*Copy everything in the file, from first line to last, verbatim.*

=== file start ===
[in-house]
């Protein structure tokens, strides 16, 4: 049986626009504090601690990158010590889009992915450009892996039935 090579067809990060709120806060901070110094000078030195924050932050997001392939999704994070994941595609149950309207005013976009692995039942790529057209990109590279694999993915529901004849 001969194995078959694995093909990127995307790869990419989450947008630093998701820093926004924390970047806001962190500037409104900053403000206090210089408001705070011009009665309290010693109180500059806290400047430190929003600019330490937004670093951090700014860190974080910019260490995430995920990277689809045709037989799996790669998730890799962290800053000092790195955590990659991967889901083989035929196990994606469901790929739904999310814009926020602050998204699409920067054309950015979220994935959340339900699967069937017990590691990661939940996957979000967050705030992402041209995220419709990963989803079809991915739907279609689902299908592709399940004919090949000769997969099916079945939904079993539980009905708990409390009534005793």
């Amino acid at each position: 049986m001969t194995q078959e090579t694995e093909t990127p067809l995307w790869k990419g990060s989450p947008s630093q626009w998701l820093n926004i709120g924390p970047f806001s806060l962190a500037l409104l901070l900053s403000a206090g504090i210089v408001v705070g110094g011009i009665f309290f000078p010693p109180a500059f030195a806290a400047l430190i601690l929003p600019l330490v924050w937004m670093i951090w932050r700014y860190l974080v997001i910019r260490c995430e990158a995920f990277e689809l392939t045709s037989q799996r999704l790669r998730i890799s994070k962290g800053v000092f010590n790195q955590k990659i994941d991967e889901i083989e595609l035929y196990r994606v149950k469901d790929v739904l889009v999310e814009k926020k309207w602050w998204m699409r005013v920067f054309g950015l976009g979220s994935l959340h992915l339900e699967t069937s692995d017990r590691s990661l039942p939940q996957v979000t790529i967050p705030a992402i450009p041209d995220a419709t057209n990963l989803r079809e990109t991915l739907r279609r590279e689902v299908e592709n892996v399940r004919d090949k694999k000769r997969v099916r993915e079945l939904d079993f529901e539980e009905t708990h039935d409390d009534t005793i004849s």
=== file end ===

[in-house]
């Protein structure tokens, strides 16, 4: 049986626009504090601690990158010590889009992915450009892996039935 090579067809990060709120806060901070110094000078030195924050932050997001392939999704994070994941595609149950309207005013976009692995039942790529057209990109590279694999993915529901004849 001969194995078959694995093909990127995307790869990419989450947008630093998701820093926004924390970047806001962190500037409104900053403000206090210089408001705070011009009665309290010693109180500059806290400047430190929003600019330490937004670093951090700014860190974080910019260490995430995920990277689809045709037989799996790669998730890799962290800053000092790195955590990659991967889901083989035929196990994606469901790929739904999310814009926020602050998204699409920067054309950015979220994935959340339900699967069937017990590691990661939940996957979000967050705030992402041209995220419709990963989803079809991915739907279609689902299908592709399940004919090949000769997969099916079945939904079993539980009905708990409390009534005793």
């Amino acid at each position: 049986m001969t194995q078959e090579t694995e093909t990127p067809l995307w790869k990419g990060s989450p947008s630093q626009w998701l820093n926004i709120g924390p970047f806001s806060l962190a500037l409104l901070l900053s403000a206090g504090i210089v408001v705070g110094g011009i009665f309290f000078p010693p109180a500059f030195a806290a400047l430190i601690l929003p600019l330490v924050w937004m670093i951090w932050r700014y860190l974080v997001i910019r260490c995430e990158a995920f990277e689809l392939t045709s037989q799996r999704l790669r998730i890799s994070k962290g800053v000092f010590n790195q955590k990659i994941d991967e889901i083989e595609l035929y196990r994606v149950k469901d790929v739904l889009v999310e814009k926020k309207w602050w998204m699409r005013v920067f054309g950015l976009g979220s994935l959340h992915l339900e699967t069937s692995d017990r590691s990661l039942p939940q996957v979000t790529i967050p705030a992402i450009p041209d995220a419709t057209n990963l989803r079809e990109t991915l739907r279609r590279e689902v299908e592709n892996v399940r004919d090949k694999k000769r997969v099916r993915e079945l939904d079993f529901e539980e009905t708990h039935d409390d009534t005793i004849s």